Joe Hockey Kinda, Sorta Tried To Use War To Pressure Labor Into Passing The Budget

Remember that one scene from an early episode of Family Guy where Peter Griffin claimed he convinced US Congress to go to war by telling everyone “Anyone who doesn’t want to go to war is gay“? That’s more or less what Federal Treasurer Joe Hockey did this morning. Or, at least, that’s what he kinda tried to do.

The thing about this new military involvement in Iraq and Syria is that it is goddamned expensive shit. The deployment of RAAF forces and other associated personnel is expected to cost the taxpayer somewhere in the vicinity of $500million for every year the war is active. And then there’s this little other morsel of awfulness that came out overnight, wherein it turns out we’re basically buying every single bomb we drop off the US – patches of concentrated death that have a price tag ranging from $70,000 all the way up to $650,000 per bomb dropped.

With price tags that high, the money obviously has to come from somewhere on the homefront. But the Government’s coffers are still well and truly tied up, with the Abbott Government still struggling to pass measures from their controversial Federal Budget which was handed down way the hell back in May and still hasn’t passed through the admittedly hostile senate.

Enter: the Golden Throat himself, Joe Hockey. Speaking from Washington, where he is (somewhat ironically) due to attend the annual meeting of the International Monetary Fund, Hockey put the onus on freeing up the funds for war back onto the opposing Labor party – y’know, that mob that isn’t the actual Government right now – stating that “If Bill Shorten truly is honest about his commitment to deliver bipartisan support in relation to our defence efforts in the Middle East he’ll provide bi-partisan support to pay for it.”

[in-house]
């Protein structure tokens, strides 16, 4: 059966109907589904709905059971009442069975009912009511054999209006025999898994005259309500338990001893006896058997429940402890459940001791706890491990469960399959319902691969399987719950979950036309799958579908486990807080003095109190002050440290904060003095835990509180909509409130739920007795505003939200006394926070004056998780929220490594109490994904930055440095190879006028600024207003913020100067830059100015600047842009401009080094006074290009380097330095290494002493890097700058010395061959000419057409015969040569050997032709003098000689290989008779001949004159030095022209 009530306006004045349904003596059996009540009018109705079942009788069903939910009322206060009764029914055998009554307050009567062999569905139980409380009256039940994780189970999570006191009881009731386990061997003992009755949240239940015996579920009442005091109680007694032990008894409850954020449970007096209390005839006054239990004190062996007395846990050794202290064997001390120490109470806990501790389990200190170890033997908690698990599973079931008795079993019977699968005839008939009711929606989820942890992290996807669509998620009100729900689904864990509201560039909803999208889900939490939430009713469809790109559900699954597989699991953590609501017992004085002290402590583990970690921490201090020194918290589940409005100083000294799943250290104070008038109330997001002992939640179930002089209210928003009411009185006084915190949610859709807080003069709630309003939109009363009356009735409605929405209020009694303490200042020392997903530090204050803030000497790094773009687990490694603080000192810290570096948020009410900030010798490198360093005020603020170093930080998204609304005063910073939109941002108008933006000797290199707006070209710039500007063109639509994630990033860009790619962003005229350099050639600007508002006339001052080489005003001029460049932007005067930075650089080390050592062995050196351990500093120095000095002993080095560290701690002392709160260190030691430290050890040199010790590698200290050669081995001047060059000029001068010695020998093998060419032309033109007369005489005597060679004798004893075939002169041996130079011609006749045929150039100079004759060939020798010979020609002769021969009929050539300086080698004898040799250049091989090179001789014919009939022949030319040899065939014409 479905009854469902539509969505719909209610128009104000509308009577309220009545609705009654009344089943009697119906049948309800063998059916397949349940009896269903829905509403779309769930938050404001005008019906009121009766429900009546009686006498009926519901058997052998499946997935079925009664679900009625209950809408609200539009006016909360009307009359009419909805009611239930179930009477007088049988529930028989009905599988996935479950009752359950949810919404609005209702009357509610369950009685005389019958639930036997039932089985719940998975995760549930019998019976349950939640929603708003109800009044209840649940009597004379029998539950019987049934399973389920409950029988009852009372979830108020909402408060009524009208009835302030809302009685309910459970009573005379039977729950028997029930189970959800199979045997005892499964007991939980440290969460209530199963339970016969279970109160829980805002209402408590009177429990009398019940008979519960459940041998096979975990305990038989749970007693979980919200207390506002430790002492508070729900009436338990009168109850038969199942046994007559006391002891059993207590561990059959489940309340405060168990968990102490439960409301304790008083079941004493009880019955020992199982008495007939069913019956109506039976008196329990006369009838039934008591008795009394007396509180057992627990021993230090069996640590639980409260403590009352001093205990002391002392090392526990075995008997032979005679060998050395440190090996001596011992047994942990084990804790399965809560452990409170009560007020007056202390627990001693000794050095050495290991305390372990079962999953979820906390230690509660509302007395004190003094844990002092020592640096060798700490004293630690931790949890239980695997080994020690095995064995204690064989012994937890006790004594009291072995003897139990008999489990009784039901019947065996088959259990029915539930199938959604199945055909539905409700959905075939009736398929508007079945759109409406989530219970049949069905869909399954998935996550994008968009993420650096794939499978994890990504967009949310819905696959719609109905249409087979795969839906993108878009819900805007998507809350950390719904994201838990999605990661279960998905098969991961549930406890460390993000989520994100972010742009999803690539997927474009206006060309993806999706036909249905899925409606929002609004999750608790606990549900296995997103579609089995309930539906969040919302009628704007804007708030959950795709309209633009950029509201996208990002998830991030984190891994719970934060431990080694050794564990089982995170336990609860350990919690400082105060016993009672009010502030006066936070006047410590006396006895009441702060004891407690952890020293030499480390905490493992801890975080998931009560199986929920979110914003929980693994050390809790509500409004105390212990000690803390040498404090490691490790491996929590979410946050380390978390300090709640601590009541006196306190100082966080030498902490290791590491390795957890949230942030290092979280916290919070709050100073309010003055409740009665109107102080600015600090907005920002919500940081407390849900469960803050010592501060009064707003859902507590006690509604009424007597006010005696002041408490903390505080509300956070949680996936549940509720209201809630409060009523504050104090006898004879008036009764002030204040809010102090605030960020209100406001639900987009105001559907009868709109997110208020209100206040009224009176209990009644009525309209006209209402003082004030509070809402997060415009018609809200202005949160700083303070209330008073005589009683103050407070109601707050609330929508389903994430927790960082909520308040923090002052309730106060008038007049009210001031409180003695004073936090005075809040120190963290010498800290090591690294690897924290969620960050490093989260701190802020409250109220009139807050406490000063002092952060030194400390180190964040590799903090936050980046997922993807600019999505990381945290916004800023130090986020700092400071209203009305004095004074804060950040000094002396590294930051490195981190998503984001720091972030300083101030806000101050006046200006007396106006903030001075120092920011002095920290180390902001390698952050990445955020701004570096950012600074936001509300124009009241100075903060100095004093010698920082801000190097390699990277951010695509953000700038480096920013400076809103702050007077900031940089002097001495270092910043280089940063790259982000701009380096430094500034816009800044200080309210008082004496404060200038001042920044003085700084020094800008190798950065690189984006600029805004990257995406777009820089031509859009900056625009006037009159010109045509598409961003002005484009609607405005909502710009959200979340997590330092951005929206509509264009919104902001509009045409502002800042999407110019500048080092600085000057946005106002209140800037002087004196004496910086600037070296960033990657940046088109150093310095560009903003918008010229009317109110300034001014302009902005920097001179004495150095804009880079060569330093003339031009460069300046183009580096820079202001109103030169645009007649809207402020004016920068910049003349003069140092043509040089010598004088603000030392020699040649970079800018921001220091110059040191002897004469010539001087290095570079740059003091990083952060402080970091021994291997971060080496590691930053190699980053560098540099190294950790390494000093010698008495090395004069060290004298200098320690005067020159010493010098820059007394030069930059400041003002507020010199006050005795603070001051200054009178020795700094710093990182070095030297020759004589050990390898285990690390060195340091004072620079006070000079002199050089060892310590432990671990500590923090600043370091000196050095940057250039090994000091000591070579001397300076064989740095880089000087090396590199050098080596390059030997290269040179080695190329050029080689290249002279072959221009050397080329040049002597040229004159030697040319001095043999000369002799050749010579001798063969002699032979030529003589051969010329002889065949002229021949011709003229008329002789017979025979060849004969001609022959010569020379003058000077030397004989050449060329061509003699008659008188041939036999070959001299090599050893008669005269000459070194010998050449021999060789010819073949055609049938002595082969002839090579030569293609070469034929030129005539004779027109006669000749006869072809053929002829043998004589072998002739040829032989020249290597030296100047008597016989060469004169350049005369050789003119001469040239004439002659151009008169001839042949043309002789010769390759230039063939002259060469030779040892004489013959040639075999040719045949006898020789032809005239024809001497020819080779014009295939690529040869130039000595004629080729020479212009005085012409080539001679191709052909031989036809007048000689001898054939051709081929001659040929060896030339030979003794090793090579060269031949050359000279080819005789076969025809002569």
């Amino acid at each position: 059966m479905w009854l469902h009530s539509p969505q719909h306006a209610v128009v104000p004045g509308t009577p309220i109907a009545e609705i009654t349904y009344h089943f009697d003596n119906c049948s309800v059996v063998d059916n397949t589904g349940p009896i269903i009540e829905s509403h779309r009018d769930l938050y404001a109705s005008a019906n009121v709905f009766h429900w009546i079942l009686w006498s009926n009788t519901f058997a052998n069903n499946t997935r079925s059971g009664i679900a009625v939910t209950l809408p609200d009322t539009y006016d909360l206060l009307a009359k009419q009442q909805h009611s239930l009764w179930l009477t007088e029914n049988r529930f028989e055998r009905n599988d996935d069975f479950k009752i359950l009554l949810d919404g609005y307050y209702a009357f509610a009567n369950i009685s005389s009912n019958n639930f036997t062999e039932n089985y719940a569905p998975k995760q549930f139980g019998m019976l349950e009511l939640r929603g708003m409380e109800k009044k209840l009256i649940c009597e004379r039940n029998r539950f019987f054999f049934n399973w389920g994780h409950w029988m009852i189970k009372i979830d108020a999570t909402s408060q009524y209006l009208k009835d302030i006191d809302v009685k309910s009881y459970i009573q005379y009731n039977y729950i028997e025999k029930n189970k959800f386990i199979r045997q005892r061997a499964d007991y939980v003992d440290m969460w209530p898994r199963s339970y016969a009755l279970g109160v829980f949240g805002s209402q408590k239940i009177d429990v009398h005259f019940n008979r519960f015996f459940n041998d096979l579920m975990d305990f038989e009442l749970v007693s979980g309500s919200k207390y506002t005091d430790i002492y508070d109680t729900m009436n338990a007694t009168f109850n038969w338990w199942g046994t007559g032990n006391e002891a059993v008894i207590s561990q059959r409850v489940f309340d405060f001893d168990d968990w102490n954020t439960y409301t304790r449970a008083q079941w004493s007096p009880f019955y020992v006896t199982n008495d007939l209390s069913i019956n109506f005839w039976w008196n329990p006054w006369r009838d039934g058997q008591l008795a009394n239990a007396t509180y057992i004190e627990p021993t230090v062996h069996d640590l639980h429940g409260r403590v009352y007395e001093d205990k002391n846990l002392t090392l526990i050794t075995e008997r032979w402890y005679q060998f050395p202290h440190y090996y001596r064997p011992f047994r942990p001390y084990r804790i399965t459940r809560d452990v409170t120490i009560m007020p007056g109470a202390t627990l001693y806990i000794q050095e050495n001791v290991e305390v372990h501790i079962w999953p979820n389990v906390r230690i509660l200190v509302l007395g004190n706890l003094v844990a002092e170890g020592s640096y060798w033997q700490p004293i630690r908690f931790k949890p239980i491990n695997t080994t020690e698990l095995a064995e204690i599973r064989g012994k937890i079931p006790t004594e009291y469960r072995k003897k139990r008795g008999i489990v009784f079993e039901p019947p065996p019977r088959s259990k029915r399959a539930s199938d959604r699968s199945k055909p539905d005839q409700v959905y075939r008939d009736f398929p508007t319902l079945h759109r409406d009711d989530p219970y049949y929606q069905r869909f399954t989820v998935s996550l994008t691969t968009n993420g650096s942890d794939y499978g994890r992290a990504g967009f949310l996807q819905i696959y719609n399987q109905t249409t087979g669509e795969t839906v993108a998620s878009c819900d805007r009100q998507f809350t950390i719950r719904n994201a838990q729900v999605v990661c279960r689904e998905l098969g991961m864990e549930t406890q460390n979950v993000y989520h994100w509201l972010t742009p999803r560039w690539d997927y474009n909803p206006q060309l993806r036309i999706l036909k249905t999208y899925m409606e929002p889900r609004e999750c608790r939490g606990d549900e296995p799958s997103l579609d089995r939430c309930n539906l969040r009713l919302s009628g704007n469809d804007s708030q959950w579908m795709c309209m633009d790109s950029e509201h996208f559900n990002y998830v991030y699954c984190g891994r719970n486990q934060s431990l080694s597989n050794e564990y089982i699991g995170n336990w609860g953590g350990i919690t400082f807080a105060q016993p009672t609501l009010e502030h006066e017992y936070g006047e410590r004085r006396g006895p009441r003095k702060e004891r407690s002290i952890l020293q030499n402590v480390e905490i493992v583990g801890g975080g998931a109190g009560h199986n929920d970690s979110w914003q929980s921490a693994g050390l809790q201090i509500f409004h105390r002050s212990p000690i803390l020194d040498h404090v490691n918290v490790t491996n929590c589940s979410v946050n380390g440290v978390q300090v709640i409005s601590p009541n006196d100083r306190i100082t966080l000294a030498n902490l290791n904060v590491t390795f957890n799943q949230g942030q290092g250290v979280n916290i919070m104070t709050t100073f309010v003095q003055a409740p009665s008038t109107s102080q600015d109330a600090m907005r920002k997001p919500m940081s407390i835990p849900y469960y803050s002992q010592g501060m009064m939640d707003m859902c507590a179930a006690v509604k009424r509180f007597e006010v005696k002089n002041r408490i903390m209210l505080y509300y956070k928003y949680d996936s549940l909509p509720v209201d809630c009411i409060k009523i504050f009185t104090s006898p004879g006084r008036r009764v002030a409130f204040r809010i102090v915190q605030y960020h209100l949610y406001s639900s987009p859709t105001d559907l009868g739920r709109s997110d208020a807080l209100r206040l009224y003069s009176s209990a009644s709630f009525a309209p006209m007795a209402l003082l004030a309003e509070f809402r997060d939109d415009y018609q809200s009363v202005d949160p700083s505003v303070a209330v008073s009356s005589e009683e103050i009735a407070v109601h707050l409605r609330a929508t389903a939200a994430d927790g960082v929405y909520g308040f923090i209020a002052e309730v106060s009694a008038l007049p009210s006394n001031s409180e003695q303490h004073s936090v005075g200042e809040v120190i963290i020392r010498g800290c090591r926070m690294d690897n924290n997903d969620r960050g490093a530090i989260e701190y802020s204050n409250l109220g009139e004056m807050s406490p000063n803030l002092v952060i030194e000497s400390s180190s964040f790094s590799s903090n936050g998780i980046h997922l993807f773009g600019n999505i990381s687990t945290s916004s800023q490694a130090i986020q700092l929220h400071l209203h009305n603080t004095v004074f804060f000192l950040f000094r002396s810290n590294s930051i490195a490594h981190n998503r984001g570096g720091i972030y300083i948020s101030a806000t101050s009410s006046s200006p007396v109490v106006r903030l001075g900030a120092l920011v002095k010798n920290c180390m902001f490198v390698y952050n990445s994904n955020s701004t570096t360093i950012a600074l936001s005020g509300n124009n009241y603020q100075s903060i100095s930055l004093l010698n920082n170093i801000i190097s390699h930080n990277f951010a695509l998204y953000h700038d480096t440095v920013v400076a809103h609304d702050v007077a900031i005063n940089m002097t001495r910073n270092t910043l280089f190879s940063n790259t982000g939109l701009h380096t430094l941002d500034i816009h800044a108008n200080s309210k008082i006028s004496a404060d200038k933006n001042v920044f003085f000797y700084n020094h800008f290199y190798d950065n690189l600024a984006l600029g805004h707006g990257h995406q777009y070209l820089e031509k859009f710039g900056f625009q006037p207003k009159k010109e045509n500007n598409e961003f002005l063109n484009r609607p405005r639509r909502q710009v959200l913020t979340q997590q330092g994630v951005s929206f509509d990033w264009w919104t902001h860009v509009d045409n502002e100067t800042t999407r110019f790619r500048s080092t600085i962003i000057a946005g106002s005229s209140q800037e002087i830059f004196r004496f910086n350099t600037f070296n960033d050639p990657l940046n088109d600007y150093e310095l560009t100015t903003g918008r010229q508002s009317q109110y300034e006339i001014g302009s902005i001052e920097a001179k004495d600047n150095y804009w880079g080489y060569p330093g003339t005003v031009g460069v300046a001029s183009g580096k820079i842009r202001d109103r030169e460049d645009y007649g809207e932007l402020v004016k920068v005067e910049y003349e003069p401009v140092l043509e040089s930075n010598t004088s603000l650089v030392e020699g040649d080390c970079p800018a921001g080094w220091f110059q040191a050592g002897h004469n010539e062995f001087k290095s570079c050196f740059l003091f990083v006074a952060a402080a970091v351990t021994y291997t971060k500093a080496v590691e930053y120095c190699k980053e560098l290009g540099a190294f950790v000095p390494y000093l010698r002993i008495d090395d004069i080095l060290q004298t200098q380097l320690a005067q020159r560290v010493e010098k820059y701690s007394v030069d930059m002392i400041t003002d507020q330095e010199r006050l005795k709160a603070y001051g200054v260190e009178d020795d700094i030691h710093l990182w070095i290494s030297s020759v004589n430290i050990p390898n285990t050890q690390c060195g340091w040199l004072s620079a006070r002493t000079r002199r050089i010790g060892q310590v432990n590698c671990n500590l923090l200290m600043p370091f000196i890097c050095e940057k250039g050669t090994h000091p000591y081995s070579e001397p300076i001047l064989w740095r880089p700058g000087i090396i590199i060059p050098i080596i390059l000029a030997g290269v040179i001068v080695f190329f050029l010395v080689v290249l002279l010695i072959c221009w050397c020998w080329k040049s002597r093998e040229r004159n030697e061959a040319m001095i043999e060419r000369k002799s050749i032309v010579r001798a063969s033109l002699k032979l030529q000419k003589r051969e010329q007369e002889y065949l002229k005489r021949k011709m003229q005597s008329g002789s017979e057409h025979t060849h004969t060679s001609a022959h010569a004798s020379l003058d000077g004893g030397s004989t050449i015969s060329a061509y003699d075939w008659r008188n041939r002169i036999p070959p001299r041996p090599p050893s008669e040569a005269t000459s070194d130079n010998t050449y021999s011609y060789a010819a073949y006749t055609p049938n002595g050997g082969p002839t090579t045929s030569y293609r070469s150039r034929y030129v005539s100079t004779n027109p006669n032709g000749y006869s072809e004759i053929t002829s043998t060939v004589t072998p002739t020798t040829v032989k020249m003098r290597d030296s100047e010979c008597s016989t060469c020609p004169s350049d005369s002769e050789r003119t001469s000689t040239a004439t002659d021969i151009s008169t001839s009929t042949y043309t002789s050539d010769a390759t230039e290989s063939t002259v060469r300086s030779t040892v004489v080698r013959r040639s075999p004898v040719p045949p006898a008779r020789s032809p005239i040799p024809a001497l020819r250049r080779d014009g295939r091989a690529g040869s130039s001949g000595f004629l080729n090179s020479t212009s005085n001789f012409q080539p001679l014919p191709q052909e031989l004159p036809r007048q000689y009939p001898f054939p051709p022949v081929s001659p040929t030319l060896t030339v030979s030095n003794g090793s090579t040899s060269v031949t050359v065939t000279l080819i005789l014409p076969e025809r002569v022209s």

“Given that we spend tens of billions of dollars each year on defence we have the capacity to deliver what we say we are going to deliver and it’s another good reason for Mr Shorten to immediately pass the remaining measures in the budget.”

“We will spend what we need to spend to defend the nation.”

Labor personnel, quite rightly, didn’t take particularly kindly to this, with opposition treasury spokesman Chris Bowen coming down hard on the remarks.

Just when you think Joe Hockey can’t stoop any lower, there he is. Australians won’t be blackmailed into supporting this unfair budget.”

“It is simply disgraceful that Joe Hockey is trying to link his failed budget with national security. Under no circumstances should our international obligations be used to justify the cuts or taxes in this budget.”

Hockey’s comments yet again failed to receive support from within his own party, with Prime Minister Tony Abbott declined to support the call three times when questioned, instead opting to throw praise towards opposition leader Bill Shorten for his bi-partisan support of Australia’s military involvement in Iraq and Syria.

To his great credit Opposition Leader Bill Shorten has been very, very bipartisan on this. I’ve had numerous conversations with Bill about this and he is an Australian patriot.

Personally, I’m not too sure what’s worse – the fact that the Federal Treasurer is using his nation’s military involvement (in which civilian casualties are practically guaranteed) to push a highly contentious and, what many experts claim to be, unfair budget through a Parliament that’s made its objections to it fervently clear, or the phrase “Australian patriot.”


Photo: James Alcock via Getty Images

via SMH.